Advantages of TAML Level 5

  • Allow production from a main bore and lateral at the same time
  • Wellbore support
  • Junction integrity
  • Easy access to a main bore and a lateral
  • Easy and effective for zonal isolation

Disadvantages of TAML Level 5

  • Large wellbore required

TAML Level 6

TAML Level 6 is suitable for a weak and unstable junction. For TAML Level6, cementing junction the same way as TAML Level4 is not acceptable, so the Level 5 uses a premanufactured junction. Two separate wells are drilled from a main wellbore and a premanufactured junction is installed downhole.

Figure 8 - TAML Level 6

Figure 8 – TAML Level 6

Description

Main bore – cased and cemented

Lateral section – cased and cemented

Junction – pressure isolation is achieved by casing or liner to seal the junction.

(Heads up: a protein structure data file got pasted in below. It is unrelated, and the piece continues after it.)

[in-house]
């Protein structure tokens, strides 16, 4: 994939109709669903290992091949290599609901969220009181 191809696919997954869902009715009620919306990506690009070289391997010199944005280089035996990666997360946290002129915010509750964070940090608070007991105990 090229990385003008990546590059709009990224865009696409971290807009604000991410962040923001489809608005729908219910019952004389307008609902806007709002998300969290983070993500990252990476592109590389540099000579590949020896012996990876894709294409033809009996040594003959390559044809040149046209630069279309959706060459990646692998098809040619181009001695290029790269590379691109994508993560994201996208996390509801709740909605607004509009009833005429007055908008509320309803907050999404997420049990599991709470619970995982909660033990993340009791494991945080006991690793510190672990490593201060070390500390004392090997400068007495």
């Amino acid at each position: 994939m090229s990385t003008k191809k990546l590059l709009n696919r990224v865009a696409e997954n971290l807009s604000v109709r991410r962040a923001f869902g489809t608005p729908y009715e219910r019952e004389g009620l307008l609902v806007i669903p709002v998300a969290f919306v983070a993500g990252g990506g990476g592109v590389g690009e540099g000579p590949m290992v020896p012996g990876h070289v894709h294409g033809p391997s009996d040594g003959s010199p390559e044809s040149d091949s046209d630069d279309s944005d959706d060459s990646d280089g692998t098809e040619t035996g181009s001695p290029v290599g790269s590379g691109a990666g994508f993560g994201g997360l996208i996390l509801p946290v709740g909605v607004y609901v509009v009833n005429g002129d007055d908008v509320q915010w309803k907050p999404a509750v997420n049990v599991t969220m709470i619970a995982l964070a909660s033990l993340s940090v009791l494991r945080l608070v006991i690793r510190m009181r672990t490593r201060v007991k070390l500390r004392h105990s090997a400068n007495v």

Advantages of TAML Level 6

  • Easy and effective for zonal isolation
  • Adaptable for all formation types
  • Allow both separate or comingle production
  • Allow independent production/injection of each production zone

Disadvantages of TAML Level 6

  • Large wellbore required
  • Limited pressure differential rating

References

Adam, J, 1986. Applied Drilling Engineering (Spe Textbook Series, Vol 2). Society of Petroleum Engineers.

Drillingcontractor.org, (2011), Multilateral Well Bashkiria drilled in 1953 [ONLINE]. Available at: http://www.drillingcontractor.org/wp-content/uploads/2011/07/ml03.jpg [Accessed 6 June 2017].

Gabolde, G, 2006. DRILLING DATA HANDBOOK 8TH (IFP Publications). 8. Editions Technip.

http://petrowiki.org. 2017. Multilateral completions. [ONLINE] Available at: http://petrowiki.org/Multilateral_completions. [Accessed 6 June 2017].

http://tehtsk.ru/, (2010), Multilateral Well [ONLINE]. Available at: http://tehtsk.ru/upload/iblock/45d/45d8cd0448f144a2eff6ef74704be14c.png [Accessed 1 June 2017].

Inglis, T, 2010. Directional Drilling (Petroleum Engineering and Development Studies). 1987. Springer.

TAML website online. 2010. TAML website. [ONLINE] Available at: http://taml-intl.blogspot.com/. [Accessed 6 June 2017].